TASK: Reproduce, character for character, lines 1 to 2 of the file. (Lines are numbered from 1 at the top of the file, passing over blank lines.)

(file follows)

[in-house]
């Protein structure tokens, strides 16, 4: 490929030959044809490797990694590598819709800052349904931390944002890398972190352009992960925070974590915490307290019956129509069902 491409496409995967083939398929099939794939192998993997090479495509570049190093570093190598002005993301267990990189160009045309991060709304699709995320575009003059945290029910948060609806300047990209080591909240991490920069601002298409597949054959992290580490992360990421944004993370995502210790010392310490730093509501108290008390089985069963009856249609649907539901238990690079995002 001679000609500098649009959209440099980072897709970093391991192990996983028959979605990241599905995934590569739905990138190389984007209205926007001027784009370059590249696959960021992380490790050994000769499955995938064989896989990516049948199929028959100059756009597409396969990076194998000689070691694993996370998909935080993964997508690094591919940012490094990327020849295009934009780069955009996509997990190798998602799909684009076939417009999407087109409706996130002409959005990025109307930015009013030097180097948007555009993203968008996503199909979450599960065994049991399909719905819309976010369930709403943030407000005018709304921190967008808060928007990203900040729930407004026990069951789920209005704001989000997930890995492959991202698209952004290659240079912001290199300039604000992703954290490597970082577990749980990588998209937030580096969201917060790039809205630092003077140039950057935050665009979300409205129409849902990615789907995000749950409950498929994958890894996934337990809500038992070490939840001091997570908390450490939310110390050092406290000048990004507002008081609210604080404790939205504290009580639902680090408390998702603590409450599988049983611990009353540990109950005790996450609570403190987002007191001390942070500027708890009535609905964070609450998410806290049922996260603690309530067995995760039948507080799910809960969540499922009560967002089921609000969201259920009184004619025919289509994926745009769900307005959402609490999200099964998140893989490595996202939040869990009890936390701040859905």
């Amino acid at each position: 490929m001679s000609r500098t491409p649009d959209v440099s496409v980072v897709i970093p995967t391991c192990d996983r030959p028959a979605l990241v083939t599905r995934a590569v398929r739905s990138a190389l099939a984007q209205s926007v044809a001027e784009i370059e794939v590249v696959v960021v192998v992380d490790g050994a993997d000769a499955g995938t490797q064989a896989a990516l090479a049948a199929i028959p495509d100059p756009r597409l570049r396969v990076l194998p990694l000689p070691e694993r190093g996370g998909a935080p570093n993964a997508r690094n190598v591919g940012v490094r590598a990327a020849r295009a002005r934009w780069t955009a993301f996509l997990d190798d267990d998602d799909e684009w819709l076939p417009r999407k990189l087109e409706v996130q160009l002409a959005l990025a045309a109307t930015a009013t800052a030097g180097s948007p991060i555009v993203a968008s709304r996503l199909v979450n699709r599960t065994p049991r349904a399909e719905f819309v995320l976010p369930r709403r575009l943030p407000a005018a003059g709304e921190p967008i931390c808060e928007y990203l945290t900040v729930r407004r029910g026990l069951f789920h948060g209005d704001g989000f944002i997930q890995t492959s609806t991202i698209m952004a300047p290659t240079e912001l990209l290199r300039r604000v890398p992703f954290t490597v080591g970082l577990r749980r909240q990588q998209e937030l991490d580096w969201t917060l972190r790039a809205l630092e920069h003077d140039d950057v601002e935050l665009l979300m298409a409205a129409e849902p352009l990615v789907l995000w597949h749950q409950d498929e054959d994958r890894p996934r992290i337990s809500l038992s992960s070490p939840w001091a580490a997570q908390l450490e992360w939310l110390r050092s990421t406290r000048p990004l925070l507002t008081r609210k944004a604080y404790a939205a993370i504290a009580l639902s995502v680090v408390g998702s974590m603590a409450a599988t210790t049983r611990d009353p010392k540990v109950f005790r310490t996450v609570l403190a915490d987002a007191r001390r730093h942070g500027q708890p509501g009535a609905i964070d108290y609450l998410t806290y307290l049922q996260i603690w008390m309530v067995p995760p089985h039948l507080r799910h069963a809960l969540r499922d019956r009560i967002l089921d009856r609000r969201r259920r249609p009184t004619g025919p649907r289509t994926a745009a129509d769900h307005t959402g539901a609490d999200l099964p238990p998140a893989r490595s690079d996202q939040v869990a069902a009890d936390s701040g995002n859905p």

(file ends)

[in-house]
């Protein structure tokens, strides 16, 4: 490929030959044809490797990694590598819709800052349904931390944002890398972190352009992960925070974590915490307290019956129509069902 491409496409995967083939398929099939794939192998993997090479495509570049190093570093190598002005993301267990990189160009045309991060709304699709995320575009003059945290029910948060609806300047990209080591909240991490920069601002298409597949054959992290580490992360990421944004993370995502210790010392310490730093509501108290008390089985069963009856249609649907539901238990690079995002 001679000609500098649009959209440099980072897709970093391991192990996983028959979605990241599905995934590569739905990138190389984007209205926007001027784009370059590249696959960021992380490790050994000769499955995938064989896989990516049948199929028959100059756009597409396969990076194998000689070691694993996370998909935080993964997508690094591919940012490094990327020849295009934009780069955009996509997990190798998602799909684009076939417009999407087109409706996130002409959005990025109307930015009013030097180097948007555009993203968008996503199909979450599960065994049991399909719905819309976010369930709403943030407000005018709304921190967008808060928007990203900040729930407004026990069951789920209005704001989000997930890995492959991202698209952004290659240079912001290199300039604000992703954290490597970082577990749980990588998209937030580096969201917060790039809205630092003077140039950057935050665009979300409205129409849902990615789907995000749950409950498929994958890894996934337990809500038992070490939840001091997570908390450490939310110390050092406290000048990004507002008081609210604080404790939205504290009580639902680090408390998702603590409450599988049983611990009353540990109950005790996450609570403190987002007191001390942070500027708890009535609905964070609450998410806290049922996260603690309530067995995760039948507080799910809960969540499922009560967002089921609000969201259920009184004619025919289509994926745009769900307005959402609490999200099964998140893989490595996202939040869990009890936390701040859905």